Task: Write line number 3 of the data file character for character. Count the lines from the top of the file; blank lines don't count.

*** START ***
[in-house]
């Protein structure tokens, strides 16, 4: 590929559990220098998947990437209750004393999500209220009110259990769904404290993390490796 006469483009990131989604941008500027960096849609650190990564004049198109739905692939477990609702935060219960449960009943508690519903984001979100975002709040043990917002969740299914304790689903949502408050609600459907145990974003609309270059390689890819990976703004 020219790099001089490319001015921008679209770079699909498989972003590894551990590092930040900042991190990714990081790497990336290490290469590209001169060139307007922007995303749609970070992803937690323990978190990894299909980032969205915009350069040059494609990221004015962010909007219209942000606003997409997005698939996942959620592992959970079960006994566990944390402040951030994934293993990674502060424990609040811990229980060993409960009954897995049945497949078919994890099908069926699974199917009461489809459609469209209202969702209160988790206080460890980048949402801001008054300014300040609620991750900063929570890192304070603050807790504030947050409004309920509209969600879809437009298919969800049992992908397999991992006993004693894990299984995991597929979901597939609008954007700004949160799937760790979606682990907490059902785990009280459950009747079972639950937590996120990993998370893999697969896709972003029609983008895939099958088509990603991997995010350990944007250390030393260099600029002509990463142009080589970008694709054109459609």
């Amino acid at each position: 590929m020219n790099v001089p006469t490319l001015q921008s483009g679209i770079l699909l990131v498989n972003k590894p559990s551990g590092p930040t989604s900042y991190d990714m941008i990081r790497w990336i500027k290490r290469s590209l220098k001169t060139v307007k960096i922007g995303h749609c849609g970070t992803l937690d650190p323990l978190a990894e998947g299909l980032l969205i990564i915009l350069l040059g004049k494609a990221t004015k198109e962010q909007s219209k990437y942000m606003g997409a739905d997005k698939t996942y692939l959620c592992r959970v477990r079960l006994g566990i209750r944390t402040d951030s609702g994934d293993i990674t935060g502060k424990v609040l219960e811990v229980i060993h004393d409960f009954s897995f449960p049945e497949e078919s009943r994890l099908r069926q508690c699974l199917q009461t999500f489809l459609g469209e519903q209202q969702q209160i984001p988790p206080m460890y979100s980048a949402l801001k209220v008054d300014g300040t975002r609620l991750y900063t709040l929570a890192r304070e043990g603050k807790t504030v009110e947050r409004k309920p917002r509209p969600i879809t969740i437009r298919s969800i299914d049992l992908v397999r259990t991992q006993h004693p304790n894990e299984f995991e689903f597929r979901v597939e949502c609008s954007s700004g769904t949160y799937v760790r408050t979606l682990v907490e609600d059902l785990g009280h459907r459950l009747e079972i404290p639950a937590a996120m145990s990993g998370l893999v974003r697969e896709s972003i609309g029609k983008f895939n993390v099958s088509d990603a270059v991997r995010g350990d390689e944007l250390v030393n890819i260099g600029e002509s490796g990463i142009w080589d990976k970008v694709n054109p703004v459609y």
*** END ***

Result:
């Amino acid at each position: 590929m020219n790099v001089p006469t490319l001015q921008s483009g679209i770079l699909l990131v498989n972003k590894p559990s551990g590092p930040t989604s900042y991190d990714m941008i990081r790497w990336i500027k290490r290469s590209l220098k001169t060139v307007k960096i922007g995303h749609c849609g970070t992803l937690d650190p323990l978190a990894e998947g299909l980032l969205i990564i915009l350069l040059g004049k494609a990221t004015k198109e962010q909007s219209k990437y942000m606003g997409a739905d997005k698939t996942y692939l959620c592992r959970v477990r079960l006994g566990i209750r944390t402040d951030s609702g994934d293993i990674t935060g502060k424990v609040l219960e811990v229980i060993h004393d409960f009954s897995f449960p049945e497949e078919s009943r994890l099908r069926q508690c699974l199917q009461t999500f489809l459609g469209e519903q209202q969702q209160i984001p988790p206080m460890y979100s980048a949402l801001k209220v008054d300014g300040t975002r609620l991750y900063t709040l929570a890192r304070e043990g603050k807790t504030v009110e947050r409004k309920p917002r509209p969600i879809t969740i437009r298919s969800i299914d049992l992908v397999r259990t991992q006993h004693p304790n894990e299984f995991e689903f597929r979901v597939e949502c609008s954007s700004g769904t949160y799937v760790r408050t979606l682990v907490e609600d059902l785990g009280h459907r459950l009747e079972i404290p639950a937590a996120m145990s990993g998370l893999v974003r697969e896709s972003i609309g029609k983008f895939n993390v099958s088509d990603a270059v991997r995010g350990d390689e944007l250390v030393n890819i260099g600029e002509s490796g990463i142009w080589d990976k970008v694709n054109p703004v459609y």